• The story with Ernest Borgnine saying goodbye to his love of 72 years was a callback to a story from either the pilot or the first regular episode where Mark and Doug helped an elderly man come to grips with his own wife's impending demise.
• Brenner gives Julia a pep talk that's similar in spirit, if not in content, to what Mark tells Carter when Carter goes out to the ambulance bay to puke late in the pilot.
• We see that Carter has worked on his jump shot, as Mark told him to do in their very last conversation together.
• Kerry Weaver chats with Kem about Africa, a callback to a long-forgotten bit of Kerry backstory.
• We see not only a grown-up Rachel (back to her in a minute) applying for a spot at County's affiliated med school, but a teenage Reese Benton, doing just fine in life without the Cochlear implant Peter decided against giving him. (As a longtime Benton fan, I found Peter signing the explanation to a joke about Carter to be maybe the most heartwarming moment in the whole episode.)
There were probably others, but the point is, Wells was bound and determined to pay homage to the series' long history, and for the most part he did it well.
I'm not sure, though, how I feel about the use of Rachel in this circumstance. When I first stumbled across the spoiler about her role in the finale last week, I was really irked. The Rachel we last saw on a regular basis was a trainwreck who hated her dad and sure as hell wouldn't have wanted to follow his career path, let alone work in the same hospital where he was so miserable. And even the last time she appeared, near the end of season 10, she was still written in fairly reckless mode, taking advantage of Elizabeth to get a scrip for the morning-after pill.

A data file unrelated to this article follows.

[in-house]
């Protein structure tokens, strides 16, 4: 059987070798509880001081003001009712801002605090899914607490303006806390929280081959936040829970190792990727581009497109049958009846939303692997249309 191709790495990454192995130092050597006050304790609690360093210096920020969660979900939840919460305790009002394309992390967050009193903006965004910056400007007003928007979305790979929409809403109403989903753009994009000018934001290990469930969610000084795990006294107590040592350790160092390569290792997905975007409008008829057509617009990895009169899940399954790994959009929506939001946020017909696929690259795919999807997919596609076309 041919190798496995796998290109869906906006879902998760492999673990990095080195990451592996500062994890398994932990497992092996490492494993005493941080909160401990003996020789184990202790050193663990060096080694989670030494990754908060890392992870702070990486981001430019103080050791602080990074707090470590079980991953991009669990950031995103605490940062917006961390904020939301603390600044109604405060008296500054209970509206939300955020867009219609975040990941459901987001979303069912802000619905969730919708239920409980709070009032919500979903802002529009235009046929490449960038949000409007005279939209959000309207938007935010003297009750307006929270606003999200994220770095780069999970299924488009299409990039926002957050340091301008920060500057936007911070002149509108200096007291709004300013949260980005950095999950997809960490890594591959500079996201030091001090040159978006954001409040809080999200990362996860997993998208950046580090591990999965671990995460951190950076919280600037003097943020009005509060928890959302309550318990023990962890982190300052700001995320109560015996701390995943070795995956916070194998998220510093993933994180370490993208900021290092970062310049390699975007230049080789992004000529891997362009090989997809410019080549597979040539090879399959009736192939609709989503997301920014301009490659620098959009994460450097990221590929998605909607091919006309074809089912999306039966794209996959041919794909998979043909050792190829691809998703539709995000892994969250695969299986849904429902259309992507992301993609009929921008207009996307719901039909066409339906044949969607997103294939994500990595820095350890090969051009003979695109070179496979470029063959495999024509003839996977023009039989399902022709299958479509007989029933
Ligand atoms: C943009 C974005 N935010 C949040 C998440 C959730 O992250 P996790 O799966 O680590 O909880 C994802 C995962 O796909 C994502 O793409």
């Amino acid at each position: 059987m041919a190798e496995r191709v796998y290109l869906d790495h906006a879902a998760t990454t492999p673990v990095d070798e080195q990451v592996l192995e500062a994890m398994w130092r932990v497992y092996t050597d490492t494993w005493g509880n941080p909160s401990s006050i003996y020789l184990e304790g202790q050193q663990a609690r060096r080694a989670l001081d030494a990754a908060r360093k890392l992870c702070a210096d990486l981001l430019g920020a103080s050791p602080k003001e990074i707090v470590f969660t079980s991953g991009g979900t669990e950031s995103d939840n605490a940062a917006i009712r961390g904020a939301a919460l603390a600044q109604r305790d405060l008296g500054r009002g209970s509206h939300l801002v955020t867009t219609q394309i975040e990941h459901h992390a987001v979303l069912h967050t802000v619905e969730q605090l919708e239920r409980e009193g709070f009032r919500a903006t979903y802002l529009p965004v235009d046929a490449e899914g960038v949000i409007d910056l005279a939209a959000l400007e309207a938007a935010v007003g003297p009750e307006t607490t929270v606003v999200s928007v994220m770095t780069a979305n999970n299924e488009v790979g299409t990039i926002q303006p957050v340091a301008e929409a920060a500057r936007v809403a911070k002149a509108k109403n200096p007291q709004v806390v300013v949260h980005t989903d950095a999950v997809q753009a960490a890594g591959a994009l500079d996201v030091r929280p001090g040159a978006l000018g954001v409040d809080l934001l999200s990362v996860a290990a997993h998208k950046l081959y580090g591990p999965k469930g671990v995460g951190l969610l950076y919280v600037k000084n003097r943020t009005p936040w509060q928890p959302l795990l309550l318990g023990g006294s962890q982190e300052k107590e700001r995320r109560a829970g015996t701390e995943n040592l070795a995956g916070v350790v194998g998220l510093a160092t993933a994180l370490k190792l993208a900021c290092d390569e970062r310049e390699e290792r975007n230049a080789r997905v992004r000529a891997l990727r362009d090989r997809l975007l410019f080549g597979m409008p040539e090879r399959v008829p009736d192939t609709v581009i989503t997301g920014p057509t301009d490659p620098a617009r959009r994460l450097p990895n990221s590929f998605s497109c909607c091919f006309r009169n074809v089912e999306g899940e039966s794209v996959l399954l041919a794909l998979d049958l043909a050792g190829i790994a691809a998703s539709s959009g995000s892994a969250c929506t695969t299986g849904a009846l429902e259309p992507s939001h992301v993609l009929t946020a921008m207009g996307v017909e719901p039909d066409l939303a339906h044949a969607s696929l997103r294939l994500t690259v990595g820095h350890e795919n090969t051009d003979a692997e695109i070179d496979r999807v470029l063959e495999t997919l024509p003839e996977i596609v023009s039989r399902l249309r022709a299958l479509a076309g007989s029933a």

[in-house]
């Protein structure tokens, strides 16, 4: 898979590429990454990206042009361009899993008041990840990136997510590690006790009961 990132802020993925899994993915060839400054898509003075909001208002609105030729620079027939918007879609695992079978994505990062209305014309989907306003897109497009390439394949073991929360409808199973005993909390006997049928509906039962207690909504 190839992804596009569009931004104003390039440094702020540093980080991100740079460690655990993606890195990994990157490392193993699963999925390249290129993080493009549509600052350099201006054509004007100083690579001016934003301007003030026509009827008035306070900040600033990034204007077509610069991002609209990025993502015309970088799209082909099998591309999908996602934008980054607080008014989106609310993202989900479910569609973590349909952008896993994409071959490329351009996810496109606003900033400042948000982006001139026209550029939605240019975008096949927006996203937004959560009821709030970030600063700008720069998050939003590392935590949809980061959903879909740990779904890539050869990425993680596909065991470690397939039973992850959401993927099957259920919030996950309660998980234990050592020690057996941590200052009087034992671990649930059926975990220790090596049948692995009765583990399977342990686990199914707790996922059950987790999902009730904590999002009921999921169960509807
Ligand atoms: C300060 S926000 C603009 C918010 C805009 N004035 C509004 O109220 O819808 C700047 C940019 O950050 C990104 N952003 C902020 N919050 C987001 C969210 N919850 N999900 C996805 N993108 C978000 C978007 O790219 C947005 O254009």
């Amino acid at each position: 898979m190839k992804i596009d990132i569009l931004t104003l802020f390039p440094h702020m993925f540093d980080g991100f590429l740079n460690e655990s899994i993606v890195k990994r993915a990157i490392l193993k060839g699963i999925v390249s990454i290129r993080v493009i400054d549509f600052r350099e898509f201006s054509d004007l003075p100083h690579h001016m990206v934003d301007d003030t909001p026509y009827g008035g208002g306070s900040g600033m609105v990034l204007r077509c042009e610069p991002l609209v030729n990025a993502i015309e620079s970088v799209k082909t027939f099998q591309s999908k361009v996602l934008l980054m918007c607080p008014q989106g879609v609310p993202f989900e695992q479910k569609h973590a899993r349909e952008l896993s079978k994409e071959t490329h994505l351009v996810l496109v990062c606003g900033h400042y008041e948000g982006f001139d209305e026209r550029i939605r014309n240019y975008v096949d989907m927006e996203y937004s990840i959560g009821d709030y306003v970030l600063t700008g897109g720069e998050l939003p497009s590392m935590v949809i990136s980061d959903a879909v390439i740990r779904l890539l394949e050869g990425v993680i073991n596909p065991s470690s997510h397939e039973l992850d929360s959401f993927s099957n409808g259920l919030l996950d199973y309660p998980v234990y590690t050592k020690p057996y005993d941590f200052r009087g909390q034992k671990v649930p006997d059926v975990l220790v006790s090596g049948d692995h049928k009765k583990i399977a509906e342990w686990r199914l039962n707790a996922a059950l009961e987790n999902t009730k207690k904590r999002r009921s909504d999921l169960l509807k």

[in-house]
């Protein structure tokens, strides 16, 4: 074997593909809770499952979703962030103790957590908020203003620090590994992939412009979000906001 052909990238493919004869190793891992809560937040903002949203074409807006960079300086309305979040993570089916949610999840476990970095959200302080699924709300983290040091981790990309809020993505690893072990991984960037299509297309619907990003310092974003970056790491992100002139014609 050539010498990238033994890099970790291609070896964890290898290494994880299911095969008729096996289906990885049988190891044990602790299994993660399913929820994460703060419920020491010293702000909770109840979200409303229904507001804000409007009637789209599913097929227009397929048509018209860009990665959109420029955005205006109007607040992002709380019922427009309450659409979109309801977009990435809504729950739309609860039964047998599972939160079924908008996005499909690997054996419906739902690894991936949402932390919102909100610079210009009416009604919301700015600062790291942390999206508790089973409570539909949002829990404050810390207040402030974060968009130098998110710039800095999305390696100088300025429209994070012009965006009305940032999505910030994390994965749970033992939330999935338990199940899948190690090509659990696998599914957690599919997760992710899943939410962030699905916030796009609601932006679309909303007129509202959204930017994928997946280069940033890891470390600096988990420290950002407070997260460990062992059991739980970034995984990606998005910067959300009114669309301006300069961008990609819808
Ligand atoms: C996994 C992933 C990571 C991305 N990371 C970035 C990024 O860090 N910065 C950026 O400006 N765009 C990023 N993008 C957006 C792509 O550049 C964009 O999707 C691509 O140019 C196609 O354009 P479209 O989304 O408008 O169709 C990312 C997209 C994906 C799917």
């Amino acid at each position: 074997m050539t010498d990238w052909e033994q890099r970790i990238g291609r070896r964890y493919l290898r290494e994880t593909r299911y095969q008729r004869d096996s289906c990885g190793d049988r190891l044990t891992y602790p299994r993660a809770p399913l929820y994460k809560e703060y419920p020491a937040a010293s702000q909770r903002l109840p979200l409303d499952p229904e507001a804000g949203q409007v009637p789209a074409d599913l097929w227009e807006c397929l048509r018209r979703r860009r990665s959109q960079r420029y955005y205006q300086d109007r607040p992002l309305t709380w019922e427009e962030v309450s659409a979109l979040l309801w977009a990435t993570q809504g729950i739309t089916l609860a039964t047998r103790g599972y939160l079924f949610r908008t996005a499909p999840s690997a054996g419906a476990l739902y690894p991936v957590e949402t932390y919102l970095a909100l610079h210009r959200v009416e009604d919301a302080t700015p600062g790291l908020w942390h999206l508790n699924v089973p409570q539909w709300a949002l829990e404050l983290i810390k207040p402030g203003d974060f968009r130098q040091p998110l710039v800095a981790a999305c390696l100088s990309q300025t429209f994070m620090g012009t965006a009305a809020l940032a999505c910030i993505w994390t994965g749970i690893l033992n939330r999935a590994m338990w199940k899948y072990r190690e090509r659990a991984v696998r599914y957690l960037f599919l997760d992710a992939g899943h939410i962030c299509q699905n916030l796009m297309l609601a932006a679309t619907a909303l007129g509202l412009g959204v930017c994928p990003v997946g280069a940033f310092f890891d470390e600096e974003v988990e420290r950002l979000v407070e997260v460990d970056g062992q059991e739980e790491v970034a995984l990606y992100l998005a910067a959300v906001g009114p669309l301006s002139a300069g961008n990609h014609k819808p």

But I surprisingly didn't hate her scenes in the finale. For one thing, it felt like the best way to somehow incorporate Mark into the last episode, though the flashback episode earlier this year with him and Banfield did a fine job of reminding everyone what a good doctor Mark was. And her presence elicited a number of great reactions from the staff as they recognized her, most memorably Frank. (In about a half-second, Troy Evans took me back to Frank learning of Mark's death in "The Letter.") I just wish there'd been some kind of comment, even a throwaway from Elizabeth, about how far Rachel had come since we'd last seen her, or even Carter or someone else talking about the burden of following in her dad's footsteps at a place where he was so revered. There just seemed to be pieces missing that would have made the gimmick work better.